Live Well With Arthritis
Either you have it – or you’ll get it !
If you don’t already have osteoarthritis, it is almost a certainty that you will get it. Statistics show that about half the population have it at 40 years of age and that almost everyone over 60 is affected by it.
Osteoarthritis is a chronic disease, which is characterised by gradual damage and destruction of the joint cartilage. Symptoms of osteoarthritis vary depending of the joint it affects.
- Acute locking and stiffness of the neck or lower back.
- Back and neck pain
- Pain and stiffness in the affected joint (hip, knee, toes and fingers).
HOW IS OSTEOARTHRITIS DIAGNOSED?
The diagnosis is made on the basis of an XRay examination. The appearance of cartilage thinning and the formation of bone changes is indicative of the disease. It is not possible to see the earliest changes of osteoarthritis on an X-Ray but we know that abnormal curves of the spine and abnormal joint position already within a few weeks begin to affect the cartilage adversely.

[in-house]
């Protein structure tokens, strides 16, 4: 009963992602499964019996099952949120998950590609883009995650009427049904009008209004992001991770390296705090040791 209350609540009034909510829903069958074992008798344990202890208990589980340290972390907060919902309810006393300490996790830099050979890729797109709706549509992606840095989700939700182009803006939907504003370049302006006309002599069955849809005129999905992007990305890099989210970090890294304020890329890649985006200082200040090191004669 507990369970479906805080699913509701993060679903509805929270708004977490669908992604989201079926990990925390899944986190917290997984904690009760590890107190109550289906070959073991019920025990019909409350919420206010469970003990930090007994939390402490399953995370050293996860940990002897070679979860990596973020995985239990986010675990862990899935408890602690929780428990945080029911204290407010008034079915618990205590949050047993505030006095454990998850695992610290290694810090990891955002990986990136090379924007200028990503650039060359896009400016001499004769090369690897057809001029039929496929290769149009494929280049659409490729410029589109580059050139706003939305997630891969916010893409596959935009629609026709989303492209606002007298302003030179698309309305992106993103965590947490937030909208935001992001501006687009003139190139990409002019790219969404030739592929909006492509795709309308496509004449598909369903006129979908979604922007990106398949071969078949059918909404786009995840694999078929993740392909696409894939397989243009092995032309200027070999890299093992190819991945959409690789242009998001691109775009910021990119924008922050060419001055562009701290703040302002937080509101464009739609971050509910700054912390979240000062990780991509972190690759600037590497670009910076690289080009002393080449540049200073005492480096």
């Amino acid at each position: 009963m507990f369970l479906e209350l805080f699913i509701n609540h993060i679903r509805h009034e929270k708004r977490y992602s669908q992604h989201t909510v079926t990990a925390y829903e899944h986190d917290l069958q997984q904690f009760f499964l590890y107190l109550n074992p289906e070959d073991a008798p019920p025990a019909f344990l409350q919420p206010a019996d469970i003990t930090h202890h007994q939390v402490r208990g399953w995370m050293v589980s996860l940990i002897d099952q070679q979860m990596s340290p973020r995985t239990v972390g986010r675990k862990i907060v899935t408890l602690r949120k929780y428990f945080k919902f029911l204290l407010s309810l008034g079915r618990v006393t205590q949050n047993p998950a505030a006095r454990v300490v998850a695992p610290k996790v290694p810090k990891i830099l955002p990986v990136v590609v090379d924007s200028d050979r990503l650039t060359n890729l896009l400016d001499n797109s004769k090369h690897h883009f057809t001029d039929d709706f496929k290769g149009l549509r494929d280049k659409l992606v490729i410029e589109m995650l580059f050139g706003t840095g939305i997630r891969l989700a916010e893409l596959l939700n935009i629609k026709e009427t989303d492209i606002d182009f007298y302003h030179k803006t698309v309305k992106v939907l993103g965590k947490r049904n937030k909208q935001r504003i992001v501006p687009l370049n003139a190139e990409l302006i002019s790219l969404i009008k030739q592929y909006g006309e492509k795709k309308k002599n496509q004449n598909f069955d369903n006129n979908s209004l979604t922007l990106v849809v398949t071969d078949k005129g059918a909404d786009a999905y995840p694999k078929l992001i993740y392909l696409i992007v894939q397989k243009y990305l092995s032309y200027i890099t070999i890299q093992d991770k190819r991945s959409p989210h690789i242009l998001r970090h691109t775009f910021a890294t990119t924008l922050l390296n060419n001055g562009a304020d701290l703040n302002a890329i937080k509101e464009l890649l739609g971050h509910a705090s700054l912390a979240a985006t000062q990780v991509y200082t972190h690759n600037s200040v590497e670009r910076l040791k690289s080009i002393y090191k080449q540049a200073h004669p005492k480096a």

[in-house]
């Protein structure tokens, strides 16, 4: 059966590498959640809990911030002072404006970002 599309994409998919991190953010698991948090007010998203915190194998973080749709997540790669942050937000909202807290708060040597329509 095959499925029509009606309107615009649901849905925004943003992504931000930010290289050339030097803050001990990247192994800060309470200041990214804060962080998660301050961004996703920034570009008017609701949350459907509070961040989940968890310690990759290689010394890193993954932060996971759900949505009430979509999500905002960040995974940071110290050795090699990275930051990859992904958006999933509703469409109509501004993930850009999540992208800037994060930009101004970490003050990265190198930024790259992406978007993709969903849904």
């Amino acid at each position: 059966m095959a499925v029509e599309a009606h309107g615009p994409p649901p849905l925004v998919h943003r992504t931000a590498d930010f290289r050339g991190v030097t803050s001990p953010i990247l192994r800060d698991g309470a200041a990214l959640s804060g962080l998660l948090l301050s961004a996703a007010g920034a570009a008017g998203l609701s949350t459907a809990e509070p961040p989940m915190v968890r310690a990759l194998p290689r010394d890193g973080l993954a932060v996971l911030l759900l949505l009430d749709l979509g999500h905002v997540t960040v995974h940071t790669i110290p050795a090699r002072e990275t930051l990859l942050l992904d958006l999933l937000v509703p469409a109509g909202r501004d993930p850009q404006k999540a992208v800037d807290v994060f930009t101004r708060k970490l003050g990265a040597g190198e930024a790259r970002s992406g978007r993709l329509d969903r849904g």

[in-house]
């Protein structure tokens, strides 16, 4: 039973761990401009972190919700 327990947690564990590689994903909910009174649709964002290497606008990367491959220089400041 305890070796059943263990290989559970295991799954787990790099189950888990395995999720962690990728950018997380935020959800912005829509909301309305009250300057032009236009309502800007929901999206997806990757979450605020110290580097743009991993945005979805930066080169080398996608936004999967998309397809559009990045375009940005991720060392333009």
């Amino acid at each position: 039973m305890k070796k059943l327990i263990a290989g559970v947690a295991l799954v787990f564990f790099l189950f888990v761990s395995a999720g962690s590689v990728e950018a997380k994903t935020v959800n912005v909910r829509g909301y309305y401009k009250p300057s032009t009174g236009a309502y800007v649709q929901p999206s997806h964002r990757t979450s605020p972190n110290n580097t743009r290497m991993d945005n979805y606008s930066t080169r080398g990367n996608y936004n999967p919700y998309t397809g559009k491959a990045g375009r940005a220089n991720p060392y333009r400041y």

There are two types of treatment for osteoarthritis. One is symptom based whereas the other is focussed on treatment of the disease itself.
Symptom based treatment involves most commonly either pain killing antiinflammatory medication (Aspirine, Ibuprofen, Diclofenac Sodium, Naproxen) or joint injections (steroids). For more advanced disease the treatments involve either burning of the nerves (denervation) or joint replacement surgery.
The side effects of anti-inflammatory medication can be stomach ulcers and long term use can cause an acceleration of the osteoarthritis itself.
Disease Focused treatment
It is clear that a treatment approach, which aims to maintain the joints’ normal function and thereby delays the advancement of the disease process is to be preferred. Treatment should combine the following:
- Correction of the restricted joints with chiropractic treatment
- Stretching & Exercise
- Glucosamine sulphate
The above treatment as a ‘package’ is an effective strategy aiming not only to minimise or remove pain, but also to achieve the best possible function of joints and muscles, and help prevent setbacks.